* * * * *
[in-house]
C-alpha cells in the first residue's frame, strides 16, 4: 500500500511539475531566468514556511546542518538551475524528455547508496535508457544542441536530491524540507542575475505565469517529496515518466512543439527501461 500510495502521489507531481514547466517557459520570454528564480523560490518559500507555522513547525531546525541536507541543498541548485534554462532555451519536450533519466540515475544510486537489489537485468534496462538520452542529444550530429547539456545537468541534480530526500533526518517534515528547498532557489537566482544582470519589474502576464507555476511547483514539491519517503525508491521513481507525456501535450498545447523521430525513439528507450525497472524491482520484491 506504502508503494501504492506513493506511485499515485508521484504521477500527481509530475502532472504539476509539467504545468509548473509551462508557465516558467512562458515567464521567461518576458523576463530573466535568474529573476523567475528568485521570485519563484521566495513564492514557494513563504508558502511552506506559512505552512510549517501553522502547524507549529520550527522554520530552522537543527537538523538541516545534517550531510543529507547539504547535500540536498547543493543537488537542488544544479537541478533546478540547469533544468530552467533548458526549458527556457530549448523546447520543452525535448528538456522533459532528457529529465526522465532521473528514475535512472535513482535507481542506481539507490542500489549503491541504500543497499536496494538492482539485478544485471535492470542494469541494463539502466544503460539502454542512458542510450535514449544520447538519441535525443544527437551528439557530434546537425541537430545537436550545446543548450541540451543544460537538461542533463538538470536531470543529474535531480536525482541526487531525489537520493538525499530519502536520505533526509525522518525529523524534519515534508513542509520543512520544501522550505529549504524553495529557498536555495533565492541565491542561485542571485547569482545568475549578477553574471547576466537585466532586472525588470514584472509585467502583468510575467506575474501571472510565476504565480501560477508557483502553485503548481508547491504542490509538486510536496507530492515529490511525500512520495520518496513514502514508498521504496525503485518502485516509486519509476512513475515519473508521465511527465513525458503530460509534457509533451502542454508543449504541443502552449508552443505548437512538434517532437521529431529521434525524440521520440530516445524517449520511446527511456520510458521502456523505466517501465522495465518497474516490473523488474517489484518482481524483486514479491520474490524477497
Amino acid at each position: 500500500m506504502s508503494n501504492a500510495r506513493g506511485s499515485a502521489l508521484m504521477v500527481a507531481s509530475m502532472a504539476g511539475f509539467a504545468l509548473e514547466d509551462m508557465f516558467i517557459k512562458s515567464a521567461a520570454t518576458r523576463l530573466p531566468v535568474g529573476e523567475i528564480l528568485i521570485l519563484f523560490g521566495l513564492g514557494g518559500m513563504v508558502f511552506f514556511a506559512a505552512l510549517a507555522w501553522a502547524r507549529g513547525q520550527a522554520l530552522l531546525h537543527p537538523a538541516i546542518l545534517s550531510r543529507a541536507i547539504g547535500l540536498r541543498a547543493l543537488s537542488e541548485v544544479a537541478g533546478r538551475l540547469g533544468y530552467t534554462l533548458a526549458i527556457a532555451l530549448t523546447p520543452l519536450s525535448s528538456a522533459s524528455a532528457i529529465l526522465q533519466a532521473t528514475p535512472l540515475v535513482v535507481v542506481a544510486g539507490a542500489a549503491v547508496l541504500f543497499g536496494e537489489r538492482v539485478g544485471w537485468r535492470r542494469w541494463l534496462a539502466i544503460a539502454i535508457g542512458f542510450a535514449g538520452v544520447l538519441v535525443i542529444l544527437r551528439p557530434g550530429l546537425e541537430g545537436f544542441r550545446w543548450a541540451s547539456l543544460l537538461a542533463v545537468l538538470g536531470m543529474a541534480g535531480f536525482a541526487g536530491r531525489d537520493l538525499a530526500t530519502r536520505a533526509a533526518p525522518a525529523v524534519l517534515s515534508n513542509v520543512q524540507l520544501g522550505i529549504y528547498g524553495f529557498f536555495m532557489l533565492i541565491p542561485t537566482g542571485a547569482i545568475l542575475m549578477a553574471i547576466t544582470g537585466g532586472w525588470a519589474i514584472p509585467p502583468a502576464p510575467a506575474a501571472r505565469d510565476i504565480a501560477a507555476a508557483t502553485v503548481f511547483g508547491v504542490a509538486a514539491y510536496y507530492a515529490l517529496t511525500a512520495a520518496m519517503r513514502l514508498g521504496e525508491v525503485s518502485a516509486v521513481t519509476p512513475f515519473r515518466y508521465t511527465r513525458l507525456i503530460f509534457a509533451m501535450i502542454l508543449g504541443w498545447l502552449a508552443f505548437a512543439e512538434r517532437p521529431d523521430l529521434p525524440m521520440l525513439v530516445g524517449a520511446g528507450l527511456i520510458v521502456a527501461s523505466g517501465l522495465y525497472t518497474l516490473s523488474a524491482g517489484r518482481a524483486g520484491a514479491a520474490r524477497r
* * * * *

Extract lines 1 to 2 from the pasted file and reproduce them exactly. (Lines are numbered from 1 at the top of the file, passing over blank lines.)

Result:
[in-house]
C-alpha cells in the first residue's frame, strides 16, 4: 500500500511539475531566468514556511546542518538551475524528455547508496535508457544542441536530491524540507542575475505565469517529496515518466512543439527501461 500510495502521489507531481514547466517557459520570454528564480523560490518559500507555522513547525531546525541536507541543498541548485534554462532555451519536450533519466540515475544510486537489489537485468534496462538520452542529444550530429547539456545537468541534480530526500533526518517534515528547498532557489537566482544582470519589474502576464507555476511547483514539491519517503525508491521513481507525456501535450498545447523521430525513439528507450525497472524491482520484491 506504502508503494501504492506513493506511485499515485508521484504521477500527481509530475502532472504539476509539467504545468509548473509551462508557465516558467512562458515567464521567461518576458523576463530573466535568474529573476523567475528568485521570485519563484521566495513564492514557494513563504508558502511552506506559512505552512510549517501553522502547524507549529520550527522554520530552522537543527537538523538541516545534517550531510543529507547539504547535500540536498547543493543537488537542488544544479537541478533546478540547469533544468530552467533548458526549458527556457530549448523546447520543452525535448528538456522533459532528457529529465526522465532521473528514475535512472535513482535507481542506481539507490542500489549503491541504500543497499536496494538492482539485478544485471535492470542494469541494463539502466544503460539502454542512458542510450535514449544520447538519441535525443544527437551528439557530434546537425541537430545537436550545446543548450541540451543544460537538461542533463538538470536531470543529474535531480536525482541526487531525489537520493538525499530519502536520505533526509525522518525529523524534519515534508513542509520543512520544501522550505529549504524553495529557498536555495533565492541565491542561485542571485547569482545568475549578477553574471547576466537585466532586472525588470514584472509585467502583468510575467506575474501571472510565476504565480501560477508557483502553485503548481508547491504542490509538486510536496507530492515529490511525500512520495520518496513514502514508498521504496525503485518502485516509486519509476512513475515519473508521465511527465513525458503530460509534457509533451502542454508543449504541443502552449508552443505548437512538434517532437521529431529521434525524440521520440530516445524517449520511446527511456520510458521502456523505466517501465522495465518497474516490473523488474517489484518482481524483486514479491520474490524477497